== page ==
“And the worst thing is…I wish daddy were here.”

Her words come at the same moment I am thinking them. We both started to cry. We laid in bed, hugging and crying.

We cried for awhile.

And then we were done. As we leave to rejoin everyone, I felt lighter as if layers of sadness had fallen away.

Then I remember, sharing the sadness has a way of doing that. Knowing that I am not alone, that someone else misses him makes it bearable.


PS Ricki is a parakeet


  1. Isn't it special to share a moment of grief with a child too. At Christmas dinner last night, my 3 year old granddaughter asked me if I still miss Poppa and said she does too. {It's only been 5 months but in her short life that seems like an eternity!] I'm so appreciative of anyone that will still mention his name and acknowledge my sadness,sitting on my shoulders like the soft purple cashmere scarf I received. Just trying to keep walking and feeling...

  2. Thank you for the honest sharing from the heart.
    Its good to be sad when it is time to be sad. I'm with my son and his wife's family, and I feel sad without my husband this Christmas, but there is no place or time to be sad here. My grief is great, but these people did not even know my husband, and my grown son has his new family. I'm glad not to be alone this Christmas, but I know that I will always feel sadness because I am left alone in a way in which no one else can fill. There is no solution except to learn to live without him, and at Christmas, that sucks!

  3. This was a wonderful post - so very honest. Yes, I feel incredibly sad and have felt this the entire week. On our first Christmas without my husband, the kids and I headed to my mothers to join in the festivities with all the extended family. No one said one word about my missing husband. It was obvious and awkward and I missed him even more. I so wished I had someone to cry with! Blessings to you and your children.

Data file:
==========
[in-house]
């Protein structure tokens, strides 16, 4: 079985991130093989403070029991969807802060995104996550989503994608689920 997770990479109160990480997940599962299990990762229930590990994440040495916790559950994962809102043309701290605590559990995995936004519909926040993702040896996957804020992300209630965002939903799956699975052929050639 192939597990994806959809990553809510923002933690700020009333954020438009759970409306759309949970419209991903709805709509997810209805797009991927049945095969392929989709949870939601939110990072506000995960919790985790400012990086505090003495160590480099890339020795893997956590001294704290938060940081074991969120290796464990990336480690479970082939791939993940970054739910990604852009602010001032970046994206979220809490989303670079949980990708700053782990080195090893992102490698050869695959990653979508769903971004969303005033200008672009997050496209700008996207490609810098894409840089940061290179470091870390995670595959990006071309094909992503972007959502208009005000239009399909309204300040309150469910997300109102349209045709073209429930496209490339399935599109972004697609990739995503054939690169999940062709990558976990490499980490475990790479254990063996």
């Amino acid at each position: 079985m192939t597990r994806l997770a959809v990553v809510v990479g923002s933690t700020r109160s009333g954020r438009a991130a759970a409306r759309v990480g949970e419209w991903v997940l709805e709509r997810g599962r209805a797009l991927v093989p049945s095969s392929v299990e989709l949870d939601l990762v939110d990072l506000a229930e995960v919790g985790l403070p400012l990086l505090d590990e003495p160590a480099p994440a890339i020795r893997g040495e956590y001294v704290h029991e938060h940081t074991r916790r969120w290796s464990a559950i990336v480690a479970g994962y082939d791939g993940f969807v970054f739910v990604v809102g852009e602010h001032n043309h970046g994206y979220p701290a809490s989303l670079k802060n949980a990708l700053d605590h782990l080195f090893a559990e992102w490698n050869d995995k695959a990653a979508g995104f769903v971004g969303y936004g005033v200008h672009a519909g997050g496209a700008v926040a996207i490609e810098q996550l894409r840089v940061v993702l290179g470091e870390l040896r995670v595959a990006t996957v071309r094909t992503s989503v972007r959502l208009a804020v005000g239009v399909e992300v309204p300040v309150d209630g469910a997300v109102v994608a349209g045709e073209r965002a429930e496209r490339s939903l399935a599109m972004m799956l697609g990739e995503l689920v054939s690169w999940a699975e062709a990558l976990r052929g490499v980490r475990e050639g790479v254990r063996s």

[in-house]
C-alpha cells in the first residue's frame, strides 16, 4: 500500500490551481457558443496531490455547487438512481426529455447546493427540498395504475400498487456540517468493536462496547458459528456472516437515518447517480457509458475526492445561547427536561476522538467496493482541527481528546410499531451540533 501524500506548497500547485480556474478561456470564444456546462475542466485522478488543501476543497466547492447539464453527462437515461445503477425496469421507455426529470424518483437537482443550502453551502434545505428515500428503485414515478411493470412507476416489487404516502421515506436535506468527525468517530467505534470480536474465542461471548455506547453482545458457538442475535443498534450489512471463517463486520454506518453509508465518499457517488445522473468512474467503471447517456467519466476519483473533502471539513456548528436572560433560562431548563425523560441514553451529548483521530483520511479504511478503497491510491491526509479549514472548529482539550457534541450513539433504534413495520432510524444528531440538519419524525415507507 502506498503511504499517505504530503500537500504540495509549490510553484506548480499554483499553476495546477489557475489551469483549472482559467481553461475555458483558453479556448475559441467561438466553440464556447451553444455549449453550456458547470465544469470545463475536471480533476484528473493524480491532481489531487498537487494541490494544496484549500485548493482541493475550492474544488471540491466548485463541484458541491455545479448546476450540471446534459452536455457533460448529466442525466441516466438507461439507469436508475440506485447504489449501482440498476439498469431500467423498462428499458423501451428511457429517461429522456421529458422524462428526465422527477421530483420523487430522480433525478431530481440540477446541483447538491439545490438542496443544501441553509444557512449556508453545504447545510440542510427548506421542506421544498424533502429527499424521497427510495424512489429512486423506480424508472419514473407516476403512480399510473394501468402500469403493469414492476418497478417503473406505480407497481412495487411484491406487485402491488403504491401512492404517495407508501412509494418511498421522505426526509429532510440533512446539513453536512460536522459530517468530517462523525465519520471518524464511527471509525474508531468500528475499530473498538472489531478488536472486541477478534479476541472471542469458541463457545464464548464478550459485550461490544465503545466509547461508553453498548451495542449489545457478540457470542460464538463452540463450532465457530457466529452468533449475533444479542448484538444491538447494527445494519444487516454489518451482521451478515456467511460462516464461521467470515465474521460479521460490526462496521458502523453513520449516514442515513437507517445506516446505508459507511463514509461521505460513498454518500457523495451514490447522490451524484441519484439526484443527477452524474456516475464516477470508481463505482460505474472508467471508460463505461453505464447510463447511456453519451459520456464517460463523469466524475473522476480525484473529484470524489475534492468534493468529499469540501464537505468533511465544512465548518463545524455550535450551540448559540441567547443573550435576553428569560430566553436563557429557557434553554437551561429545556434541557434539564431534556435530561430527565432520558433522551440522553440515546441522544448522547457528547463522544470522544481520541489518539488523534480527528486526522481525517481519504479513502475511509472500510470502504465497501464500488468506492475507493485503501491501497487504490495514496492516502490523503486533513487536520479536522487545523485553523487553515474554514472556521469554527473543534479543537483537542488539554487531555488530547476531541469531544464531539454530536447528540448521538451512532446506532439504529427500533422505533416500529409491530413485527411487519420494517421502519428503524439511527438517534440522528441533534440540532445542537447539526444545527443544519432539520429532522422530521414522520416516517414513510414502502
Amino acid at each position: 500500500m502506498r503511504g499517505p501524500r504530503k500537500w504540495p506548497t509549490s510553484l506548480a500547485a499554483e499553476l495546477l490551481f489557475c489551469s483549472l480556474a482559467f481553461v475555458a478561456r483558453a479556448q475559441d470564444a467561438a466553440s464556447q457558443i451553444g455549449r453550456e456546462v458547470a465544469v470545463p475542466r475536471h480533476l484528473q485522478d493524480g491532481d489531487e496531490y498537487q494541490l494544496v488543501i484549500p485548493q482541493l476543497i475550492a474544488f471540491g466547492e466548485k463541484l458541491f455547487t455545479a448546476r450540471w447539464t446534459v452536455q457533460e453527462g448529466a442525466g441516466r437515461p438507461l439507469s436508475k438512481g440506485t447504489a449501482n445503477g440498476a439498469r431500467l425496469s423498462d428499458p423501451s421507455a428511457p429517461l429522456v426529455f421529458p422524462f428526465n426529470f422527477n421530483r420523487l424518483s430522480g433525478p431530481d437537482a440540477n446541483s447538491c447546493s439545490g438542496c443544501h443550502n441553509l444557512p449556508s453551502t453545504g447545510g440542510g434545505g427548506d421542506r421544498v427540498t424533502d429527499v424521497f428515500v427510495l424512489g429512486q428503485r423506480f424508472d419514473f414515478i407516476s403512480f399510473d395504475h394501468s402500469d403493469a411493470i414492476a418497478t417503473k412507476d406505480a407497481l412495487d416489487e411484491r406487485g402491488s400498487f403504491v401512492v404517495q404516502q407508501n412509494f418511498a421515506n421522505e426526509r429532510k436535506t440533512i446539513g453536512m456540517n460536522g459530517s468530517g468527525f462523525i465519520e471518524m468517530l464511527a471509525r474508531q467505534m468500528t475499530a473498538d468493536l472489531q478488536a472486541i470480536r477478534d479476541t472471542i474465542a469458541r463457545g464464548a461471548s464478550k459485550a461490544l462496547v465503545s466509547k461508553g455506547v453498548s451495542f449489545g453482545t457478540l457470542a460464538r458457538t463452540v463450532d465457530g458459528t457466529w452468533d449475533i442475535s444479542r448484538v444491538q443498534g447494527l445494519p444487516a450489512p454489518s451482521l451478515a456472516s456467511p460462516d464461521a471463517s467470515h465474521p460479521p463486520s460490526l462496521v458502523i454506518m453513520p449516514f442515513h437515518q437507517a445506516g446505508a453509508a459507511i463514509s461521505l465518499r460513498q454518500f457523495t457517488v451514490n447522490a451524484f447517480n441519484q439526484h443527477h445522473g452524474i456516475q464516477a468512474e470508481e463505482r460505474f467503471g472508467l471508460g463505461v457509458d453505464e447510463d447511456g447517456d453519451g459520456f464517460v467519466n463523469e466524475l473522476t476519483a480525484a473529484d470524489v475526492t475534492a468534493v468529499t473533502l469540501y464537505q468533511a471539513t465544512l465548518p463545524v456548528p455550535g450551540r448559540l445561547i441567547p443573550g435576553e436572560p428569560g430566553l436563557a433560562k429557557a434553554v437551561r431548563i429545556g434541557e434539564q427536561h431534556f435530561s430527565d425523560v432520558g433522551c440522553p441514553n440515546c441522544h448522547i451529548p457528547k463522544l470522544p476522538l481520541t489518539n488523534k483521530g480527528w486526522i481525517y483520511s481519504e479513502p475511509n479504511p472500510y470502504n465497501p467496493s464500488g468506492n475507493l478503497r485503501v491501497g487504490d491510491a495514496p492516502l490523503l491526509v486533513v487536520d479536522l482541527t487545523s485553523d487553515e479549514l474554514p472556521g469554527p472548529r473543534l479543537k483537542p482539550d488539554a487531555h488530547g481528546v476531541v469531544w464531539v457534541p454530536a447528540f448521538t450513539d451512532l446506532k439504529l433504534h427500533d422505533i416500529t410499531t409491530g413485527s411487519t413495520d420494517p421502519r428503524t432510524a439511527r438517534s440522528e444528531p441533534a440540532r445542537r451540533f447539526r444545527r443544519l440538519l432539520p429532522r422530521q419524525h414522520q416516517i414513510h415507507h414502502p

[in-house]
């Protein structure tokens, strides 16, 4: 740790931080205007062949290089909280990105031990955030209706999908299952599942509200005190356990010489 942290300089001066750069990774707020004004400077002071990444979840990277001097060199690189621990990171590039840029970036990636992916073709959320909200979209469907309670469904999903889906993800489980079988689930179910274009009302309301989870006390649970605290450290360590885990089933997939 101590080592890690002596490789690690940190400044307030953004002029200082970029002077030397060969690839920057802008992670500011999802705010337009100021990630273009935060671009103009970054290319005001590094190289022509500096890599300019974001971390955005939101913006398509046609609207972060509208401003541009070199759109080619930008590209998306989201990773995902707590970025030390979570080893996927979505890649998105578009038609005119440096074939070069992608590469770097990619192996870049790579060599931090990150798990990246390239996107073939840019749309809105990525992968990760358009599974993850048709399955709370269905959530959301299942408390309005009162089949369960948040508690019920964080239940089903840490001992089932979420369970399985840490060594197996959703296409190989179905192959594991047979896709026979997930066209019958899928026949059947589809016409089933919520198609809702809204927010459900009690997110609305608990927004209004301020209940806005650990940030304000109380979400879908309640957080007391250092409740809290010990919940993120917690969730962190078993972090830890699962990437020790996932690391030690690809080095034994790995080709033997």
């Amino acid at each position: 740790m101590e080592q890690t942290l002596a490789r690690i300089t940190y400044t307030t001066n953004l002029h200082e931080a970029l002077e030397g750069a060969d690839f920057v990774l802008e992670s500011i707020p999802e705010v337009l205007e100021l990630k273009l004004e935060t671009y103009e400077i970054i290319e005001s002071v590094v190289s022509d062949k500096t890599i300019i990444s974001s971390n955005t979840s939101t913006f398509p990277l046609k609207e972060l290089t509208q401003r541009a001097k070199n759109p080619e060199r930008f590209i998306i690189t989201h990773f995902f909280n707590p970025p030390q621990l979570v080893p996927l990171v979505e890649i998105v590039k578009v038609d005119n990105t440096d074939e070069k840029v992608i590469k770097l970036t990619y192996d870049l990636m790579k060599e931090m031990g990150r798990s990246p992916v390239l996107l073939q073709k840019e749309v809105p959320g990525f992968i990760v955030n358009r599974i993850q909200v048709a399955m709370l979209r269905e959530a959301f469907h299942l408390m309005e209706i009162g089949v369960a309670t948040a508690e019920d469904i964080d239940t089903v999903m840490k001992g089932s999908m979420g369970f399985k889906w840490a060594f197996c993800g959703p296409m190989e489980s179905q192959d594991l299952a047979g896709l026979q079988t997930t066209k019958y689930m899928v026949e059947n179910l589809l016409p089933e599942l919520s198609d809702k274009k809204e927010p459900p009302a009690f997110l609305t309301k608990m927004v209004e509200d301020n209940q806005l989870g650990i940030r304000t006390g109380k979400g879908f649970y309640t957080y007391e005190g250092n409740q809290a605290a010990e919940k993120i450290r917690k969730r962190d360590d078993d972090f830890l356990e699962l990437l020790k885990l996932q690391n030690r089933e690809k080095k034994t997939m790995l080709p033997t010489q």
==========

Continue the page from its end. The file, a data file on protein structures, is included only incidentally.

4. I had a smooth tranistion this xmas, but then this morning as you say unexpectedly it hits me. I was outside shoveling the six inches of snow we had here in New England, feeling grateful for the wonderful neighbor, who barely knows me who came( he did this last year too, when we had a blizzard and snowblowed my driveway, thinking my husband would want be wanting to thank him for taking care of his wife, when even one of his closests friends who owns a plow forgot all about me ( 2nd year in a row). could not help crying about this. missing him, wondering why his so called friend could have done this and disrespected him this way, while a stranger who did not know him or me before any of this happened, had the decency to care! CRying thinking do not want to be doing this right now in the street, but then saying let it come, because it needs to and it will be over sooner if I give in to it! But this was the last reaction I expect to have after an act of kindness, but as you say it come as an un expected guest!